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Saver confidence increasing

Saver confidence increasing

Category: Savings

Updated: 27/05/2015
First Published: 20/05/2015

MONEYFACTS ARCHIVE
This article was correct at the time of publication. It is now over 6 months old so the content may be out of date.

How confident are you in reaching your savings goals? According to research from Lloyds Bank, the majority of people are growing in confidence, with 68% of those surveyed having saved in the last 12 months. Were you one of them?

Positive picture

The savings habit appears to be increasingly ingrained, with 44% having saved at least once a month – up from 37% in the last three months of 2014 – with almost one in ten (9%) saving over £1,000 in the last month alone. This doubles to 18% for those who have saved £500 or more, showing that many people are truly taking saving seriously.

Current savings levels also paint a positive picture, with 23% of respondents having more than four times their monthly income in accessible savings. That's certainly a decent emergency fund! As for why people are saving? Well, the top reasons include putting money aside for financial security (60%), saving out of habit (44%), and saving towards a short-term goal, such as a holiday or new car (43%).

Of those who haven't been able to save recently, 64% haven't had enough money left to do so, but 30% used any extra income to pay off debt instead. This is still a wise decision – the interest you'll be paying on credit cards, for example, will far outweigh anything you'll earn in a savings account – and it seems many people realise that fact, with 68% saying that they would rather pay off any debt they owe before saving.

Younger generation leading the way

Additional figures from HSBC show that it's younger savers who are leading the way. Those aged 18-30 are saving the highest proportion of their income (24%) compared with other age groups, and they're willing to sacrifice luxuries in order to do so. Perhaps unsurprisingly, building up a house deposit was the top reason to save among this age group, with 35% saving for that purpose.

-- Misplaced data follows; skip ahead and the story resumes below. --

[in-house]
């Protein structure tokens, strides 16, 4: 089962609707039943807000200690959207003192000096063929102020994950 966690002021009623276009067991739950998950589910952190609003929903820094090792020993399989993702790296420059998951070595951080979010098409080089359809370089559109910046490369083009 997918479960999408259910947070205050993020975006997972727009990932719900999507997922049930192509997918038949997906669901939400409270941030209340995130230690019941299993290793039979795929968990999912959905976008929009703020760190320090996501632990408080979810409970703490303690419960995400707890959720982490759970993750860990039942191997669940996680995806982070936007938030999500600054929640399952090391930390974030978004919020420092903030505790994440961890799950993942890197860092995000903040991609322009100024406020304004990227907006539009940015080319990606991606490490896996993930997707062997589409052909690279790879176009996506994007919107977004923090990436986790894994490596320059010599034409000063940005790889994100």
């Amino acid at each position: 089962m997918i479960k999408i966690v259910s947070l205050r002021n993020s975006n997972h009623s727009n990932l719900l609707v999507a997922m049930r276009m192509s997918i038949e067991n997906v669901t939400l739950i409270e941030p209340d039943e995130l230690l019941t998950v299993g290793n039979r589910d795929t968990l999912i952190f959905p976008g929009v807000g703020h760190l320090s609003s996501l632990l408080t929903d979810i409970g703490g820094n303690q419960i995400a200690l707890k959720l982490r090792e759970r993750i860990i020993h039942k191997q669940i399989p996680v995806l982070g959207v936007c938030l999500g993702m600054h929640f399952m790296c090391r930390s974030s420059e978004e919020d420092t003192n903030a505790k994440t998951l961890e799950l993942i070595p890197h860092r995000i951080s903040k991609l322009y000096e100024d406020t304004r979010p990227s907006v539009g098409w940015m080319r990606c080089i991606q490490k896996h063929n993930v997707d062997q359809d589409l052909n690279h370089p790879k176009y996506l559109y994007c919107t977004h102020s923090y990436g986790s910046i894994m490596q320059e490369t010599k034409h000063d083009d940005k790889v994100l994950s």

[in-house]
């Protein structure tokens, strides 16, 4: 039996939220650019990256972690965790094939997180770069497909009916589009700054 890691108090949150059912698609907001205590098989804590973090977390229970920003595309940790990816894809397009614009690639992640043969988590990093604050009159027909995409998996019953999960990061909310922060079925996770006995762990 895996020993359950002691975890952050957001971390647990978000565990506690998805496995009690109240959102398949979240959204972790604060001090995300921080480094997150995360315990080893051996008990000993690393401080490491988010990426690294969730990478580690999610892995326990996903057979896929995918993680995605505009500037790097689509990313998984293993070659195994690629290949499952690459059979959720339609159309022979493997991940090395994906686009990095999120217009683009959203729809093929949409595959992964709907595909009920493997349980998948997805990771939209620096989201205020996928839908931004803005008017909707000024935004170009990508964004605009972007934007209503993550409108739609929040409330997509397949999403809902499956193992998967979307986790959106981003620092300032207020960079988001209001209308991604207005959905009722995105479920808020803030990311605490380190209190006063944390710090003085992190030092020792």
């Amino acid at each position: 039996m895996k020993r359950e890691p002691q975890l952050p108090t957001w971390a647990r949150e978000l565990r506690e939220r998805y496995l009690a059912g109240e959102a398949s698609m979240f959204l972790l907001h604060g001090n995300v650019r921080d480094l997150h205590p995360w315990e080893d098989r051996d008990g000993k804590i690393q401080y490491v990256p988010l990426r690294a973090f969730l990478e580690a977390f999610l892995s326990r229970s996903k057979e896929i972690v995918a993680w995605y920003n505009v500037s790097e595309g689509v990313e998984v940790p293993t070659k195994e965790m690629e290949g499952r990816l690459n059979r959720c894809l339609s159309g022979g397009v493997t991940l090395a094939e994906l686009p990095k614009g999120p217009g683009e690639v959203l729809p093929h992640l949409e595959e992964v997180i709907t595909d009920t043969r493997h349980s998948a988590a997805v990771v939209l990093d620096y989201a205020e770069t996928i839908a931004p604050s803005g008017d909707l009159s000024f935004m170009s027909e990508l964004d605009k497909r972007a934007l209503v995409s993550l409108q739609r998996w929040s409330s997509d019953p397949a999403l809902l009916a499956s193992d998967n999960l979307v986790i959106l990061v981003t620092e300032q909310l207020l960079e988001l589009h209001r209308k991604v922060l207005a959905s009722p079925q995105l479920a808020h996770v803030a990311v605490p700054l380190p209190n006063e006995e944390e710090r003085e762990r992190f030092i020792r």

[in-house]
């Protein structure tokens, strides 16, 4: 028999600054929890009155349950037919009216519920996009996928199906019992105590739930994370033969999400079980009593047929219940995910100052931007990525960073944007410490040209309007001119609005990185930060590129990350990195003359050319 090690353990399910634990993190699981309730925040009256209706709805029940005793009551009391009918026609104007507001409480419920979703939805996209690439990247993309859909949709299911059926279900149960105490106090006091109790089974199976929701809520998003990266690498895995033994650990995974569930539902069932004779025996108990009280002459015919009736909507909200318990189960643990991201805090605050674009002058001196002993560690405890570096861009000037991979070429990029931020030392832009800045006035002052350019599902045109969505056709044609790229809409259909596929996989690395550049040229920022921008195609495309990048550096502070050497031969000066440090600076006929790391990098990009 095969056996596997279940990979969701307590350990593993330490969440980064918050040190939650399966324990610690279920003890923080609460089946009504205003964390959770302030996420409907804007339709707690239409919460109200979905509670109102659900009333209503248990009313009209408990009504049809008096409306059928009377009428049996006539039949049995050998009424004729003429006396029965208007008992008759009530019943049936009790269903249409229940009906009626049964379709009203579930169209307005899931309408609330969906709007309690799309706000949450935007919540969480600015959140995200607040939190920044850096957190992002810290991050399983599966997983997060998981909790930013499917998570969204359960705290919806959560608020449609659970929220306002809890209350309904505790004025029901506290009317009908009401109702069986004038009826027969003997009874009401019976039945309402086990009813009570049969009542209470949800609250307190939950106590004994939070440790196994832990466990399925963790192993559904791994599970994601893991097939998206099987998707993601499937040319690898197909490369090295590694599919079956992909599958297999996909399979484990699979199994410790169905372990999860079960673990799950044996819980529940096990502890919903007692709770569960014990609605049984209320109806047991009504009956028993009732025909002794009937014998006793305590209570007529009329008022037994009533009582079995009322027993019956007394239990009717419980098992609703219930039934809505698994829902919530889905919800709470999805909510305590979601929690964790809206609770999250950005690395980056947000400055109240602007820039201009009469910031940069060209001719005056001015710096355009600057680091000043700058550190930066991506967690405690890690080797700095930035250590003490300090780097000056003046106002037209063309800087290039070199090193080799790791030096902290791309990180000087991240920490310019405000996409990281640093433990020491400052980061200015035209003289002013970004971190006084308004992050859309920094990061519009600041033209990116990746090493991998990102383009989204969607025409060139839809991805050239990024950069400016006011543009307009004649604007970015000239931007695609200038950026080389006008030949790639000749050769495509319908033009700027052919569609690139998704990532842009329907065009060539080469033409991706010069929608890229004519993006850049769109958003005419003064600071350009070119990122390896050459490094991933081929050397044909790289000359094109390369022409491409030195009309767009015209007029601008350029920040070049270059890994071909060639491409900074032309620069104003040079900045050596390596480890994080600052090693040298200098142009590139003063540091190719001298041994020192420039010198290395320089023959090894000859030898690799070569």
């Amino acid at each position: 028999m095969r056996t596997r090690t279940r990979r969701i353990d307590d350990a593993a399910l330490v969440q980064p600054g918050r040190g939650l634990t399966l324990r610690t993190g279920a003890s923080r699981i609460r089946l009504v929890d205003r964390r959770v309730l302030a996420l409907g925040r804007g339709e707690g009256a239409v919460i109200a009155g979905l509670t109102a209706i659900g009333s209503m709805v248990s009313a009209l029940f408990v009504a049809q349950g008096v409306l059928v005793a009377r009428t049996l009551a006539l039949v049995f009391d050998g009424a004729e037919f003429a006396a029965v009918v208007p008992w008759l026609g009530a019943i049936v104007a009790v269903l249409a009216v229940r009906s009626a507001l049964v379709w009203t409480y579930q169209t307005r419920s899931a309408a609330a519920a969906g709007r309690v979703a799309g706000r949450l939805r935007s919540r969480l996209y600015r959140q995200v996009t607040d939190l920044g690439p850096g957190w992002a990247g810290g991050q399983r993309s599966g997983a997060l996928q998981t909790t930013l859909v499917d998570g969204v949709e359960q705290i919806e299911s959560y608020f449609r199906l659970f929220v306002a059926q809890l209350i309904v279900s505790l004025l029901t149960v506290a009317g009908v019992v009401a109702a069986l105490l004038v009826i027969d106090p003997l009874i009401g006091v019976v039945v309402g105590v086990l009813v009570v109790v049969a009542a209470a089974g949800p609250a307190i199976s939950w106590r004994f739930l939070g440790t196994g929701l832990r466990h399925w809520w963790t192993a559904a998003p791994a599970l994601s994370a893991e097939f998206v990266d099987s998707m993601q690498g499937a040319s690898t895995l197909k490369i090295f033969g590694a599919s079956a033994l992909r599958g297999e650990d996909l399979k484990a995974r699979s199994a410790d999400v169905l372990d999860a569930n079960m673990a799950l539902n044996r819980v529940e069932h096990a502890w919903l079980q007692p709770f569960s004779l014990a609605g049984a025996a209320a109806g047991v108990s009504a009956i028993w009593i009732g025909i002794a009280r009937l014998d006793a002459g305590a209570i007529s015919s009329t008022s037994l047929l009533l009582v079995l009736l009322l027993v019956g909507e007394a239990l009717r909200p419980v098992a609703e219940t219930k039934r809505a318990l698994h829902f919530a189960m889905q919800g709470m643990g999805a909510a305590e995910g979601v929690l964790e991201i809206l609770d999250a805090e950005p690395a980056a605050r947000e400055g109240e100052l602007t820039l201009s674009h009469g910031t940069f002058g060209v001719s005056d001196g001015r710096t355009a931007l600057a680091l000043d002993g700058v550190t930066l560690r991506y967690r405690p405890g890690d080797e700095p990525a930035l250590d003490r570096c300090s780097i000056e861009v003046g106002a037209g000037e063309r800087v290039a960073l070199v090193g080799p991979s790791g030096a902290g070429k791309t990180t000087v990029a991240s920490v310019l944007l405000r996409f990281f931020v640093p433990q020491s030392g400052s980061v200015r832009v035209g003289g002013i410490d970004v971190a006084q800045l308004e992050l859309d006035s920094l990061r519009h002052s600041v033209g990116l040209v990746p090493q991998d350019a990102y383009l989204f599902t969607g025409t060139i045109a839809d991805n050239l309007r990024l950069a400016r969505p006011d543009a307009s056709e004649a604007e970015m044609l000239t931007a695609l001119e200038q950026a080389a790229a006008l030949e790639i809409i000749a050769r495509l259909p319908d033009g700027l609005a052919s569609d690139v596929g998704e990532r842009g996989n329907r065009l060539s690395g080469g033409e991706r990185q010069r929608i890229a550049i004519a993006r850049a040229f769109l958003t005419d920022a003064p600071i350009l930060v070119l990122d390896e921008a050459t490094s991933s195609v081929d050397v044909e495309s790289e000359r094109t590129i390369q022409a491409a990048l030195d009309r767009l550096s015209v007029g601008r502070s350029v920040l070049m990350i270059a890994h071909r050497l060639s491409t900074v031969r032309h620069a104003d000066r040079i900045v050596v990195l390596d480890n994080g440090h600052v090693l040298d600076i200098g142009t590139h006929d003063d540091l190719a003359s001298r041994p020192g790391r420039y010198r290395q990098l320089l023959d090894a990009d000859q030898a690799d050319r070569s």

Debbie Thomas, of HSBC UK, commented: "It's great to see that young people are saving such a large proportion of their income. Getting into a savings habit early pays dividends later on in life, whether it's for a house deposit, a car or even retirement. Customers should look at the different options that can help them save; whether it's a regular saver to keep them on track, an ISA, or saving with someone else, even the smallest amounts saved now can build a healthy nest egg."

Make the most of your savings

While squirreling money away is all well and good, you'll want to make the most of anything you stash away. Receiving interest tax-free is a great place to start, which probably explains why cash ISAs continue to be the most popular ways to save, with 46% of Lloyds' respondents using this savings vehicle. This is closely followed by easy access savings accounts (44%), which are ideal for that emergency fund, while 20% have used a high interest current account to save money in the last 12 months.

This could be a great option, as these accounts tend to pay far higher rates of interest than traditional savings accounts. They typically only pay interest up to certain savings balances, but for those with smaller pots – or who don't mind splitting their savings between several accounts – they could be ideal. Another great option for those looking to get in the savings habit is regular savings accounts, which tend to pay higher rates of interest on the provision that you save a minimum amount each month.

No matter how you choose to go about it, just make sure you get in the habit! Even saving small amounts can soon add up, allowing you to build a decent pot over time, and knowing you've got an emergency fund could boost your savings confidence even more.

Disclaimer: Information is correct as of the date of publication (shown at the top of this article). Any products featured may be withdrawn by their provider or changed at any time.

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